The Three Shadows of Rodin

The Three Shadows of Rodin
The Three Shadows of Rodin
Anonim

This sculptural group made of bronze and reaching a height of nearly one meter, was modeled by the French artist Auguste Rodin to crown the top of his famous Gates of Hell. But these three individualized and larger figures can be seen at the Rodin Museum in Paris.

The Three Shadows of Rodin

The Three Shadows of Rodin

Obviously these are three male figures that, compared to other works of art by this author, do not have excessively deep muscular treatment, as can be seen in his emblematic work of The Thinker. But on the other hand, Las Tres Sombras are figures that show great continuity, with the aim of achieving a very fluid impact of light on their bodies. That is to say, an effect quite similar to what was done in those same years, the work was done in 1880, by the impressionist painters of the stature of Renoir or Monet, although of course with the determining factors and differences between the two artistic disciplines, painting and sculpture.

Another very interesting note of this work is that Rodin shows us here as a creator much more concerned with proportions than with the correctness of forms. In fact, the excessive elongation of both the shoulders and the necks gives the impression that they are deformed figures.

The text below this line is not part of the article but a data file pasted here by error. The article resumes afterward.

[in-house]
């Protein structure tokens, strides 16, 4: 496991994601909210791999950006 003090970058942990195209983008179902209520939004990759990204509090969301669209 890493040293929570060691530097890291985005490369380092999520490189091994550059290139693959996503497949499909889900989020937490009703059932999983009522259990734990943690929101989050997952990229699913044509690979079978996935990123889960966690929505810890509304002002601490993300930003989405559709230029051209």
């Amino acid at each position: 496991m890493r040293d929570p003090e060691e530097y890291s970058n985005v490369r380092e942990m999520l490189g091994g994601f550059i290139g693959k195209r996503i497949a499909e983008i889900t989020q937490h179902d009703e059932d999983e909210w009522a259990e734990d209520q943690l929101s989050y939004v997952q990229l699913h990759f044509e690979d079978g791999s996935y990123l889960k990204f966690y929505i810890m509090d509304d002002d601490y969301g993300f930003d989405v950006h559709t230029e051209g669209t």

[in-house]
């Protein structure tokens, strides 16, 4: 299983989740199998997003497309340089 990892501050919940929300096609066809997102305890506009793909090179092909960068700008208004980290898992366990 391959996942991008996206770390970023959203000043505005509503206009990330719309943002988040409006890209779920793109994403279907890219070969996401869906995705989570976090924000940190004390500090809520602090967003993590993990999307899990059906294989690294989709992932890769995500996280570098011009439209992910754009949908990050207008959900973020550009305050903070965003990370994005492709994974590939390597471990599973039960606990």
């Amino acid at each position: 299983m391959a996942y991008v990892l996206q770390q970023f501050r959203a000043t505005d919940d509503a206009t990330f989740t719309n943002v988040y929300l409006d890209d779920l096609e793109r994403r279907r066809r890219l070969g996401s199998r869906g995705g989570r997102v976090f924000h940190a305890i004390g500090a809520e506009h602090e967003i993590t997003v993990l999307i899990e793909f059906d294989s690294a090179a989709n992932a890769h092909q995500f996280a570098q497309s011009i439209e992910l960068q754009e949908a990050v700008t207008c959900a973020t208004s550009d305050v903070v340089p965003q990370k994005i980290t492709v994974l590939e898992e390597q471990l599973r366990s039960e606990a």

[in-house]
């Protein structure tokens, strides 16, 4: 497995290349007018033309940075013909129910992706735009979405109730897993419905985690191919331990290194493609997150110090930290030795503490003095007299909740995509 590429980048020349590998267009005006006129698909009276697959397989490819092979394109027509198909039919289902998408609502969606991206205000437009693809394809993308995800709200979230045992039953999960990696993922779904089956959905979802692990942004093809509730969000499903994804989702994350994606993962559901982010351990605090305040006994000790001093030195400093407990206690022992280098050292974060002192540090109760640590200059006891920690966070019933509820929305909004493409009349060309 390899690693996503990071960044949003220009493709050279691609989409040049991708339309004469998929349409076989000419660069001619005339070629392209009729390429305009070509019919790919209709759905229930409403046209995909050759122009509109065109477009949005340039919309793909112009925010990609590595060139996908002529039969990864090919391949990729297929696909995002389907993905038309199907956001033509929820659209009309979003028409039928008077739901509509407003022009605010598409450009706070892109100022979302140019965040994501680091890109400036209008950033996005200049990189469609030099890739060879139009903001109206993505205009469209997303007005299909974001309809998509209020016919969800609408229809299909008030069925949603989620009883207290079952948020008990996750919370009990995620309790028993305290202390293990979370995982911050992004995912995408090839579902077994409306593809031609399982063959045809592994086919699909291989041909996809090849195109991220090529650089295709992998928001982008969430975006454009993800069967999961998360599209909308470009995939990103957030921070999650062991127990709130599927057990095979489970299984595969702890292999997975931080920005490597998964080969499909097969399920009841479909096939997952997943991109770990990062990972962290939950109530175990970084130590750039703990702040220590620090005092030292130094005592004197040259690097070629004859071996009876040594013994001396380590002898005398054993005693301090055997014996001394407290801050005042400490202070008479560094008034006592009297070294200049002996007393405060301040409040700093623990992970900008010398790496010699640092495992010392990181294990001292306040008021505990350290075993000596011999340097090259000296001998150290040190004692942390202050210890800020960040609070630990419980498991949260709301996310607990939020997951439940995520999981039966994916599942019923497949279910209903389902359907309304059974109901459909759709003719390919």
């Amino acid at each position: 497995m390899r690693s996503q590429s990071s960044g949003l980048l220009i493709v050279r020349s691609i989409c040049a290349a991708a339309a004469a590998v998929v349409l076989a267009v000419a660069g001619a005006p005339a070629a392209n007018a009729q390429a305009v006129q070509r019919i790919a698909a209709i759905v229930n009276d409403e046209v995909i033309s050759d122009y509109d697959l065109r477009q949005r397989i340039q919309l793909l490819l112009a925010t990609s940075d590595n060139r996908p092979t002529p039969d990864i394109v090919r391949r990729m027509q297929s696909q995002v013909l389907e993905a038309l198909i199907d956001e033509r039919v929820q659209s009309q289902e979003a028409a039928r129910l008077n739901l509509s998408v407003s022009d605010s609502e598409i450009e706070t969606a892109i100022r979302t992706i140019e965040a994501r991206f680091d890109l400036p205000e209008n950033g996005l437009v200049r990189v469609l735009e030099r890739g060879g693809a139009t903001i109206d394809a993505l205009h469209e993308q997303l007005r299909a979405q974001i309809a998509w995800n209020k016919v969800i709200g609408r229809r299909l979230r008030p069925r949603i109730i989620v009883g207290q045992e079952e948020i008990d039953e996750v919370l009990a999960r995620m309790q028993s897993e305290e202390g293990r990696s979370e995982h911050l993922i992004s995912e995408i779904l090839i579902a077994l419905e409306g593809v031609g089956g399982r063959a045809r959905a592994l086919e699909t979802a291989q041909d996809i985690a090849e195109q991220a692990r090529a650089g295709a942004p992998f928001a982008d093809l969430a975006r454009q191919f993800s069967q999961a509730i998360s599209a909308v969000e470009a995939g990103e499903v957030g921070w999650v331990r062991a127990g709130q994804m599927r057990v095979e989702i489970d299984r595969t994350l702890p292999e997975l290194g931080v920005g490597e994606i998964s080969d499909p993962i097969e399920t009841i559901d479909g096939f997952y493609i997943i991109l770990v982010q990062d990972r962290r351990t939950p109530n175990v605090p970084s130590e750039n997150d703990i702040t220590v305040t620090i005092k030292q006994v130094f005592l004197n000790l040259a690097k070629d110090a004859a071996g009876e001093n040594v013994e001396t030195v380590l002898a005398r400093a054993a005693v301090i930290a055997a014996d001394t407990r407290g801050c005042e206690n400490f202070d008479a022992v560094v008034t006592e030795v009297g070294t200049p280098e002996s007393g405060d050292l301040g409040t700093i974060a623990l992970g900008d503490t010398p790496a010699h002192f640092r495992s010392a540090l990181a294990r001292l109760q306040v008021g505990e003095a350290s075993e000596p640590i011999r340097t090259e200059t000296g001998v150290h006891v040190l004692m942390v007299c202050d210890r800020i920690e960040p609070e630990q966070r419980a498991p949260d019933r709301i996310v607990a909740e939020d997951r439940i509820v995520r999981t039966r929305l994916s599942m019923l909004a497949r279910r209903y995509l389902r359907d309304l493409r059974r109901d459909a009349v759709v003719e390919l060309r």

The group can be interpreted asa masculine response to the classic art image of the Three Graces, painted by artists like Rubens in his Prado painting or Botticelli inside his work La Primavera. And even sculptors like Antonio Canova also made their own interpretation of the Three Graces.

In fact, these types of representations usually have a similar compositional structure based on the postures of the figures and a certain symmetry, although Rodin in his particular revision has created an individual movement for each of the figures.

Something very curious considering that here the three figures are rigorously identical to each other. The only thing that varies is its position, which, on the other hand, means that at a single glance we can see the same figure from three different angles and points of view. And on the other hand, even then no effect of symmetry is produced. On the contrary, they seem varied and lively.

This formula of repetitive groupings was practicedby Rodinon several occasions, and is considered one of his most daring achievements in the history of sculpture

But the Three Shadows must also be understood within the set of the Gates of Hell. For this reason, his dejected posture is related to the phrase with which Dante Alighieri, inspirer of the gates, presents hell itself:

“Abandon all hope, you who are here.”

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